Seeing Curt Flood wear a red curly “W” hat is just one of the bittersweet images from HBO’s new documentary on the former center fielder who challenged baseball’s reserve clause with a case that went all the way to the Supreme Court. By the time Flood played for the Washington Senators and manager Ted Williams, his skills had eroded and it was quickly clear he was finished as a major leaguer.
Flood had sat out the 1970 season after the St. Louis Cardinals traded his rights to the Philadelphia Phillies. He risked his career and forever altered his life by taking the game to court over its rule that bound players to their original teams. The Senators dealt for him and persuaded him to come to spring training in Pompano Beach, Fla., in 1971.
The dazzling defender who had been on the cover of Sports Illustrated in his heyday with the Cardinals never materialized with Washington. He played his final 13 big league games with the Senators, hitting .200 in 35 at-bats with no extra-base hits and no stolen bases.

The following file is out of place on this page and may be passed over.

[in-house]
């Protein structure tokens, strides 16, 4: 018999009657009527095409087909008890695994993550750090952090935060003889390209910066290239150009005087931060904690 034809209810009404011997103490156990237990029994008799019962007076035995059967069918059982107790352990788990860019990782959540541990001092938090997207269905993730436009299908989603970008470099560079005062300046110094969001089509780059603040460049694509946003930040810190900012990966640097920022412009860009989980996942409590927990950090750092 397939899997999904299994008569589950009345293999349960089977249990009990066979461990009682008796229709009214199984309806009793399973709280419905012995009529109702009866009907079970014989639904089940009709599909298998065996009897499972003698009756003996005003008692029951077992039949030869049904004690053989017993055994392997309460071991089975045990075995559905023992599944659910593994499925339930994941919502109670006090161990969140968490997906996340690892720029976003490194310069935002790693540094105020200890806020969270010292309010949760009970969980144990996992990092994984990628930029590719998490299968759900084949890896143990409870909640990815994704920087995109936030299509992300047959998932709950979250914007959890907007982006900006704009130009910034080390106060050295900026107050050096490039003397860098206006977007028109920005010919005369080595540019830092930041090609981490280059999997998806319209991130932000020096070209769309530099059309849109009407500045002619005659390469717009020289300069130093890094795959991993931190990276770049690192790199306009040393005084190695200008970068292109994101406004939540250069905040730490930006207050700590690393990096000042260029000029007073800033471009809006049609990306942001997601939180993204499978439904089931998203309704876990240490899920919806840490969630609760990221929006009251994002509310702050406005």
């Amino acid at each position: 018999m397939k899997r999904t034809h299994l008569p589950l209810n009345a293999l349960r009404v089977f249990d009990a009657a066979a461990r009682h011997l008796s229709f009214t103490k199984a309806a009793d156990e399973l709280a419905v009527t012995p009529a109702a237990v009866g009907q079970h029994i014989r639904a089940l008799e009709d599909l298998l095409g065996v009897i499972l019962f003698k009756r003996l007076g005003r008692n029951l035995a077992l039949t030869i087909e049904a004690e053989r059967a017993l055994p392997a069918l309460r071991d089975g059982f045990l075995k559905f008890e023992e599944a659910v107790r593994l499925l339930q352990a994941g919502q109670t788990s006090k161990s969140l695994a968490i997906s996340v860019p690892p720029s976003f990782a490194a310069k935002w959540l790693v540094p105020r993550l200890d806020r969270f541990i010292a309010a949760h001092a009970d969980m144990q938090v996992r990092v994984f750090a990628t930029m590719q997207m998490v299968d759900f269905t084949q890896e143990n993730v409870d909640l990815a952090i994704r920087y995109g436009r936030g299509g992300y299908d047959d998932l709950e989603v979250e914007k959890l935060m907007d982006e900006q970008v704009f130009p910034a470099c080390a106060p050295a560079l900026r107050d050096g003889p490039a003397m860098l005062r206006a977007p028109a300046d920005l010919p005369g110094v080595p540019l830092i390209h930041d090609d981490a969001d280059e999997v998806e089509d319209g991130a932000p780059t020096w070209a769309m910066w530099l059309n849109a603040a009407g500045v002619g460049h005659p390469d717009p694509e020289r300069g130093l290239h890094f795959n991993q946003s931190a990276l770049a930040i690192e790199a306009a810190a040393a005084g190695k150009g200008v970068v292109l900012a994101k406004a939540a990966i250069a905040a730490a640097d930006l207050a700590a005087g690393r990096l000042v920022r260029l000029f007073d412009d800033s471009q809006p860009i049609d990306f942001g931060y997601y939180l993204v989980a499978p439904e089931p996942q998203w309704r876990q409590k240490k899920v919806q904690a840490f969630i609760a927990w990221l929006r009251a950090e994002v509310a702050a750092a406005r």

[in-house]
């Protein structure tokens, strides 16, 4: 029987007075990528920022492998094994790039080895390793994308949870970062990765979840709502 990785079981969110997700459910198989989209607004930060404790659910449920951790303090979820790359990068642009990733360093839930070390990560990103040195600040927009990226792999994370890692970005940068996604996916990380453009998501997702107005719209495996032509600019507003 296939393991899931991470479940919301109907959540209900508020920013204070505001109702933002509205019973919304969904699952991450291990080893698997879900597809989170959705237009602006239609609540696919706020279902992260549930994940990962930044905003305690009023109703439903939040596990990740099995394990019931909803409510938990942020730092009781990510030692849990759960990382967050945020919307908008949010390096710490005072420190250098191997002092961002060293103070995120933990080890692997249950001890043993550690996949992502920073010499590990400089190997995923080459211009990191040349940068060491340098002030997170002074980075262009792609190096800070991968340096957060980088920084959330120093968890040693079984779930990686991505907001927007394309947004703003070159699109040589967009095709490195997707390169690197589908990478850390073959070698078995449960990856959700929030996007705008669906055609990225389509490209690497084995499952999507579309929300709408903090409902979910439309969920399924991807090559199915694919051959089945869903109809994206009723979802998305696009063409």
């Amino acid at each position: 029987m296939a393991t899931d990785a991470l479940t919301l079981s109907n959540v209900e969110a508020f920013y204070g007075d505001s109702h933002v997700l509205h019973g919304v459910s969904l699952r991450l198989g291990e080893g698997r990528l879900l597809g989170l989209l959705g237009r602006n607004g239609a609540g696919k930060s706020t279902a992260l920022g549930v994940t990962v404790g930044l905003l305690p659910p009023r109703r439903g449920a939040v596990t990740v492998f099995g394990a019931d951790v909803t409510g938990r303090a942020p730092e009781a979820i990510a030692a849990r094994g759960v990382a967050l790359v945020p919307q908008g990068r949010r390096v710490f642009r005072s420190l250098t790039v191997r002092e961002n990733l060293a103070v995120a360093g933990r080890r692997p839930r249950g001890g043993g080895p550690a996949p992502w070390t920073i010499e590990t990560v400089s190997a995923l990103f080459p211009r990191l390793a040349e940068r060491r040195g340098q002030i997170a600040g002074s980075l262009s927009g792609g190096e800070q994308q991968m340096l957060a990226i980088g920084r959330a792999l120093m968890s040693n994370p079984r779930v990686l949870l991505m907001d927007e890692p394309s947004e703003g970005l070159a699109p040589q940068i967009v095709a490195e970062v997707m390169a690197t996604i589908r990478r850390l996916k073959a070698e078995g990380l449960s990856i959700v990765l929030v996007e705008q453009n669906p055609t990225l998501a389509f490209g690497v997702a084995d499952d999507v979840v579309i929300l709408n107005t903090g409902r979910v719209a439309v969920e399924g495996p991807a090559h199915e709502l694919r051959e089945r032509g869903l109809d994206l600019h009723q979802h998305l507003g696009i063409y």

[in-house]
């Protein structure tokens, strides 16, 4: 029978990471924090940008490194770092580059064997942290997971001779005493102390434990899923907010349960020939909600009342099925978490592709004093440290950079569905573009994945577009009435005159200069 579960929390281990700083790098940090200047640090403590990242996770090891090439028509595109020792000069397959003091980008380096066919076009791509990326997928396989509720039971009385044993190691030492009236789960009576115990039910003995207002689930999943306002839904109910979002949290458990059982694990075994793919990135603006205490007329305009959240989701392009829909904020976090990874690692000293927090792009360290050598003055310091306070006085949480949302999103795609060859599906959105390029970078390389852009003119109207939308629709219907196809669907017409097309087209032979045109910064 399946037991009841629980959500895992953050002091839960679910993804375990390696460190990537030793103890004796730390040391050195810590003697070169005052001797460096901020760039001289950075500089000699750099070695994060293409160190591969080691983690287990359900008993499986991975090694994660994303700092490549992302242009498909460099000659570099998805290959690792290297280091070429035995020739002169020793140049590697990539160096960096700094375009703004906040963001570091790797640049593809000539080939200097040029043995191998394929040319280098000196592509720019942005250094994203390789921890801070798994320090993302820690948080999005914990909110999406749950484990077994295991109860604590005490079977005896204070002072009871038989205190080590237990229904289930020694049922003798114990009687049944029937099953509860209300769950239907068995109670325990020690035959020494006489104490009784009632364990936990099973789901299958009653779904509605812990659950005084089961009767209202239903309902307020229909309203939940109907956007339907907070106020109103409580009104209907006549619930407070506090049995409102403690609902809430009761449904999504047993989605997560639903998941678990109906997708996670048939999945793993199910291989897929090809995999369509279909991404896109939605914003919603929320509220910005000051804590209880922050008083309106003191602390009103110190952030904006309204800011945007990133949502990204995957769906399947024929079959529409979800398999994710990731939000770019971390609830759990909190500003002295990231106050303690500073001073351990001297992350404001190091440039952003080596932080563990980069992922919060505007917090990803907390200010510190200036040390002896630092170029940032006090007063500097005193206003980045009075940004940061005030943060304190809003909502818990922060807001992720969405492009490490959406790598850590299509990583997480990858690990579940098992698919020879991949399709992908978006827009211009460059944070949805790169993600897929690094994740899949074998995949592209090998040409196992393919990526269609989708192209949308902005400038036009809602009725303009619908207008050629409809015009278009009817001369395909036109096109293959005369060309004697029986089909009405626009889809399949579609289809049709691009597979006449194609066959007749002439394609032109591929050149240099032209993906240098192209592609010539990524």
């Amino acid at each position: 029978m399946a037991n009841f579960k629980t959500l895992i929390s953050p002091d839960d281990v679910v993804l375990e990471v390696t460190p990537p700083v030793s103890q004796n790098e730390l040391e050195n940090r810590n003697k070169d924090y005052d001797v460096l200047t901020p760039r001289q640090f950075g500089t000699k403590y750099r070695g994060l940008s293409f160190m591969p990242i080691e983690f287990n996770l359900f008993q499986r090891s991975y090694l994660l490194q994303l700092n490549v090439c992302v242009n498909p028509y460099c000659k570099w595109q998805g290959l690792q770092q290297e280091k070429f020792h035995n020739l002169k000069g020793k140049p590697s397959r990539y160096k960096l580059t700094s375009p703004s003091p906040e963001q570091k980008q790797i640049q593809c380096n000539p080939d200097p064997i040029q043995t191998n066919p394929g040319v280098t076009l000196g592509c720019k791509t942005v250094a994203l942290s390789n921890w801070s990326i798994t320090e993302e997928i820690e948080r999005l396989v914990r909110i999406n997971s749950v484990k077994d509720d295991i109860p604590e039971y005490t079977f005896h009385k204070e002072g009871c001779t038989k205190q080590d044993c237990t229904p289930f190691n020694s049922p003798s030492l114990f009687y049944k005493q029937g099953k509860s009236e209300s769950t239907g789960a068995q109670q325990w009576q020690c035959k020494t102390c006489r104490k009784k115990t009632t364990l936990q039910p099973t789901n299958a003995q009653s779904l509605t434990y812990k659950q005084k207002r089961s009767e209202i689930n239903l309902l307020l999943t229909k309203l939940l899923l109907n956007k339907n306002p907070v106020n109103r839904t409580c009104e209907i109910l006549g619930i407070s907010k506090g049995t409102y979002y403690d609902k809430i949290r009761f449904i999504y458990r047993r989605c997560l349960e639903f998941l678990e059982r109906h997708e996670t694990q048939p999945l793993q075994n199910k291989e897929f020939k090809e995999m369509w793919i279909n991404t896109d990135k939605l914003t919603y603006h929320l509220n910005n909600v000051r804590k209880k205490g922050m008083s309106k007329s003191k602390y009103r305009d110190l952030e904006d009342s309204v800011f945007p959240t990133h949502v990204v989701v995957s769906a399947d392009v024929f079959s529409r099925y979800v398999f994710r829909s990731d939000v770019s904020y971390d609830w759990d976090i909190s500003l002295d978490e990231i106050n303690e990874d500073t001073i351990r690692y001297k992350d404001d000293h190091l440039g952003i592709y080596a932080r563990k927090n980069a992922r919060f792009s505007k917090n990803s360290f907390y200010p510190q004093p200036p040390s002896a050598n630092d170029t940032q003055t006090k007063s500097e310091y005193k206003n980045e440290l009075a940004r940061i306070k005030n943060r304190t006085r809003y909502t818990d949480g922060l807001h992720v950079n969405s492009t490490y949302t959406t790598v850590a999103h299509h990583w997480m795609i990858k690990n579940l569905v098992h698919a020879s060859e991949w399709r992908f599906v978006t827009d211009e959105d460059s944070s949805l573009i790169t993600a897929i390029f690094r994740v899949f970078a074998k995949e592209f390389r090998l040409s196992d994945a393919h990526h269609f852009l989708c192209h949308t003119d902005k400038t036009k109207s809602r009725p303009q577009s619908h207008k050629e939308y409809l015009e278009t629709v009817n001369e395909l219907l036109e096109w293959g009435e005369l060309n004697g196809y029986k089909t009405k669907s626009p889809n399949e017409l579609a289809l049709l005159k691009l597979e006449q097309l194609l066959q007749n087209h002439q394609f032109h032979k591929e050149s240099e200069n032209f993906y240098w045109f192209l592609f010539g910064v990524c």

Still, it should interest Washington baseball fans to see the glimpses of Flood with the Senators in “The Curious Case of Curt Flood,” which debuted Wednesday. He’s more known in this town for Flood v. Kuhn, a case that didn’t go his way but helped set the stage for free agency in baseball.
Andy Messersmith and Dave McNally may have truly ushered in a new era for the players in 1975, but former union head Marvin Miller makes clear in the documentary the courage Flood had and the influence his actions had on labor matters. Like so much in Flood’s life, it took years for him to feel properly recognized. Players of his day hardly backed him. At least his hero, Jackie Robinson, and players of more recent vintage let him know how they felt and he was able to be more at peace before his death in 1997.
The documentary is directed by Cleveland Park native Ezra Edelman. For more on Edelman, check out the last note in Sunday’s Capital Buzz post from Thomas Heath. Among the interviewees are Hall of Famer Bob Gibson and author Brad Snyder, who wrote “A Well-Paid Slave: Curt Flood’s Fight for Free Agency in Professional Sports.”